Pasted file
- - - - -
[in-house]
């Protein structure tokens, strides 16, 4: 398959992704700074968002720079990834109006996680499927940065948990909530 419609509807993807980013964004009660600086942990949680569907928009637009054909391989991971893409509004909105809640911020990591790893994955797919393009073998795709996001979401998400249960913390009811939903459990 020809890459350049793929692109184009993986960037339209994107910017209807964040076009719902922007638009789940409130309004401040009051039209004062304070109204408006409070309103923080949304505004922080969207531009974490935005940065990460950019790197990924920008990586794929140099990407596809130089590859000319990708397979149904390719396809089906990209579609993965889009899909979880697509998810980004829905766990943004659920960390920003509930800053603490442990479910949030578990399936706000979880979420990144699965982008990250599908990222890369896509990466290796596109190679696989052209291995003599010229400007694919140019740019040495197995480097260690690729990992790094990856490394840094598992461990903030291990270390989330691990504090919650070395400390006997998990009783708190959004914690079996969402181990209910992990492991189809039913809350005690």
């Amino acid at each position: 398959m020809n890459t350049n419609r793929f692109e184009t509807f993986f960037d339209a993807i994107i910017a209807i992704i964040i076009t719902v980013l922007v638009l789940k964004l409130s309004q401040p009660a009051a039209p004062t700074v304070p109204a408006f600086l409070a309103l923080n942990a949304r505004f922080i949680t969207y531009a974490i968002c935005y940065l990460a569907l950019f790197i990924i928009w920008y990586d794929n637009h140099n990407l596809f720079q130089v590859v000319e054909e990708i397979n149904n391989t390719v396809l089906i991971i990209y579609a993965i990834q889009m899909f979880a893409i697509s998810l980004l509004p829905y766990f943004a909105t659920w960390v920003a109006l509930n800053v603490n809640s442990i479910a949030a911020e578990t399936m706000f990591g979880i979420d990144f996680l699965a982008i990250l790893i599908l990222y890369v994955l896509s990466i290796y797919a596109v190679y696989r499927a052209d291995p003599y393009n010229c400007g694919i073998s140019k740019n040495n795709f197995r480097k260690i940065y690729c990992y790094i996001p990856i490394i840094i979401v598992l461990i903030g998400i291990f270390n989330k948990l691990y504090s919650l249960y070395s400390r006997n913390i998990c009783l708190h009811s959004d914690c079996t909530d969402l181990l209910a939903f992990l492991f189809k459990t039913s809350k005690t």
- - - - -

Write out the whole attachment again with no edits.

[in-house]
């Protein structure tokens, strides 16, 4: 398959992704700074968002720079990834109006996680499927940065948990909530 419609509807993807980013964004009660600086942990949680569907928009637009054909391989991971893409509004909105809640911020990591790893994955797919393009073998795709996001979401998400249960913390009811939903459990 020809890459350049793929692109184009993986960037339209994107910017209807964040076009719902922007638009789940409130309004401040009051039209004062304070109204408006409070309103923080949304505004922080969207531009974490935005940065990460950019790197990924920008990586794929140099990407596809130089590859000319990708397979149904390719396809089906990209579609993965889009899909979880697509998810980004829905766990943004659920960390920003509930800053603490442990479910949030578990399936706000979880979420990144699965982008990250599908990222890369896509990466290796596109190679696989052209291995003599010229400007694919140019740019040495197995480097260690690729990992790094990856490394840094598992461990903030291990270390989330691990504090919650070395400390006997998990009783708190959004914690079996969402181990209910992990492991189809039913809350005690």
């Amino acid at each position: 398959m020809n890459t350049n419609r793929f692109e184009t509807f993986f960037d339209a993807i994107i910017a209807i992704i964040i076009t719902v980013l922007v638009l789940k964004l409130s309004q401040p009660a009051a039209p004062t700074v304070p109204a408006f600086l409070a309103l923080n942990a949304r505004f922080i949680t969207y531009a974490i968002c935005y940065l990460a569907l950019f790197i990924i928009w920008y990586d794929n637009h140099n990407l596809f720079q130089v590859v000319e054909e990708i397979n149904n391989t390719v396809l089906i991971i990209y579609a993965i990834q889009m899909f979880a893409i697509s998810l980004l509004p829905y766990f943004a909105t659920w960390v920003a109006l509930n800053v603490n809640s442990i479910a949030a911020e578990t399936m706000f990591g979880i979420d990144f996680l699965a982008i990250l790893i599908l990222y890369v994955l896509s990466i290796y797919a596109v190679y696989r499927a052209d291995p003599y393009n010229c400007g694919i073998s140019k740019n040495n795709f197995r480097k260690i940065y690729c990992y790094i996001p990856i490394i840094i979401v598992l461990i903030g998400i291990f270390n989330k948990l691990y504090s919650l249960y070395s400390r006997n913390i998990c009783l708190h009811s959004d914690c079996t909530d969402l181990l209910a939903f992990l492991f189809k459990t039913s809350k005690t």